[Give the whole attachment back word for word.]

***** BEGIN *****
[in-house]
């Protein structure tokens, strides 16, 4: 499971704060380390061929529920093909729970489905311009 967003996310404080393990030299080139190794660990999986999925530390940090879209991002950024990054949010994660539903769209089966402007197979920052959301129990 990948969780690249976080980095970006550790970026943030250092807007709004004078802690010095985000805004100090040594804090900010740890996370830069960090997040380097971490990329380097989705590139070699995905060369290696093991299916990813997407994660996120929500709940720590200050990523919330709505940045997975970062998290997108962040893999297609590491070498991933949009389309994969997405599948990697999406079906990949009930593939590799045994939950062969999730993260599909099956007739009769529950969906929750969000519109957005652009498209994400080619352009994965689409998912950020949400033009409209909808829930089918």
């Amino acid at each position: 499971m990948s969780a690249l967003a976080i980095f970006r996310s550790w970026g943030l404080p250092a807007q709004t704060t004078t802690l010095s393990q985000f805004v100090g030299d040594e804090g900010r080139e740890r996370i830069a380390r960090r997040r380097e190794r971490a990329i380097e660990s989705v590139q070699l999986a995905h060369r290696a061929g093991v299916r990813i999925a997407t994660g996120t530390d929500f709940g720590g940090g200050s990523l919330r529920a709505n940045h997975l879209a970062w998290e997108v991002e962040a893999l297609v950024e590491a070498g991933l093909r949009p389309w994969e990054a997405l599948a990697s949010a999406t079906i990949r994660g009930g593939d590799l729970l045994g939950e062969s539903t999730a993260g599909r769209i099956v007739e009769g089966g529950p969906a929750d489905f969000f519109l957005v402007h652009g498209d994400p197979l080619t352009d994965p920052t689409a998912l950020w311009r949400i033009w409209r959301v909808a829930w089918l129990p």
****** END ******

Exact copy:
[in-house]
């Protein structure tokens, strides 16, 4: 499971704060380390061929529920093909729970489905311009 967003996310404080393990030299080139190794660990999986999925530390940090879209991002950024990054949010994660539903769209089966402007197979920052959301129990 990948969780690249976080980095970006550790970026943030250092807007709004004078802690010095985000805004100090040594804090900010740890996370830069960090997040380097971490990329380097989705590139070699995905060369290696093991299916990813997407994660996120929500709940720590200050990523919330709505940045997975970062998290997108962040893999297609590491070498991933949009389309994969997405599948990697999406079906990949009930593939590799045994939950062969999730993260599909099956007739009769529950969906929750969000519109957005652009498209994400080619352009994965689409998912950020949400033009409209909808829930089918």
């Amino acid at each position: 499971m990948s969780a690249l967003a976080i980095f970006r996310s550790w970026g943030l404080p250092a807007q709004t704060t004078t802690l010095s393990q985000f805004v100090g030299d040594e804090g900010r080139e740890r996370i830069a380390r960090r997040r380097e190794r971490a990329i380097e660990s989705v590139q070699l999986a995905h060369r290696a061929g093991v299916r990813i999925a997407t994660g996120t530390d929500f709940g720590g940090g200050s990523l919330r529920a709505n940045h997975l879209a970062w998290e997108v991002e962040a893999l297609v950024e590491a070498g991933l093909r949009p389309w994969e990054a997405l599948a990697s949010a999406t079906i990949r994660g009930g593939d590799l729970l045994g939950e062969s539903t999730a993260g599909r769209i099956v007739e009769g089966g529950p969906a929750d489905f969000f519109l957005v402007h652009g498209d994400p197979l080619t352009d994965p920052t689409a998912l950020w311009r949400i033009w409209r959301v909808a829930w089918l129990p």